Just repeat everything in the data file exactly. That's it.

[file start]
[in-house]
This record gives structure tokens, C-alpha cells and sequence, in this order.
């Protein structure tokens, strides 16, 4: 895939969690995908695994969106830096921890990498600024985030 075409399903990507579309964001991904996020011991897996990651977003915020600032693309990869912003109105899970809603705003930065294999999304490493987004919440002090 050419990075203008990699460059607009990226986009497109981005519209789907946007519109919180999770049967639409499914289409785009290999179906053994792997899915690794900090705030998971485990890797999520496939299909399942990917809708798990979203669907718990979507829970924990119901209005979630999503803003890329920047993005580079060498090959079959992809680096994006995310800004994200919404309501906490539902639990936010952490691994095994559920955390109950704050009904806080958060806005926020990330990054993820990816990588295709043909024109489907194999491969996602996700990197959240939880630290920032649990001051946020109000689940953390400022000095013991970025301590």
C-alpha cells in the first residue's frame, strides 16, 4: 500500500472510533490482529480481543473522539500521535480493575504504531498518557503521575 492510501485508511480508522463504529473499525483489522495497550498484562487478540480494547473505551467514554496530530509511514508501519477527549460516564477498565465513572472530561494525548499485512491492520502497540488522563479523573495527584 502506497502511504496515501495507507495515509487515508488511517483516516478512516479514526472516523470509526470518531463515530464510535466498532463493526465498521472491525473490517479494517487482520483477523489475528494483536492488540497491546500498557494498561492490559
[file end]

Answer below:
[in-house]
This record gives structure tokens, C-alpha cells and sequence, in this order.
């Protein structure tokens, strides 16, 4: 895939969690995908695994969106830096921890990498600024985030 075409399903990507579309964001991904996020011991897996990651977003915020600032693309990869912003109105899970809603705003930065294999999304490493987004919440002090 050419990075203008990699460059607009990226986009497109981005519209789907946007519109919180999770049967639409499914289409785009290999179906053994792997899915690794900090705030998971485990890797999520496939299909399942990917809708798990979203669907718990979507829970924990119901209005979630999503803003890329920047993005580079060498090959079959992809680096994006995310800004994200919404309501906490539902639990936010952490691994095994559920955390109950704050009904806080958060806005926020990330990054993820990816990588295709043909024109489907194999491969996602996700990197959240939880630290920032649990001051946020109000689940953390400022000095013991970025301590």
C-alpha cells in the first residue's frame, strides 16, 4: 500500500472510533490482529480481543473522539500521535480493575504504531498518557503521575 492510501485508511480508522463504529473499525483489522495497550498484562487478540480494547473505551467514554496530530509511514508501519477527549460516564477498565465513572472530561494525548499485512491492520502497540488522563479523573495527584 502506497502511504496515501495507507495515509487515508488511517483516516478512516479514526472516523470509526470518531463515530464510535466498532463493526465498521472491525473490517479494517487482520483477523489475528494483536492488540497491546500498557494498561492490559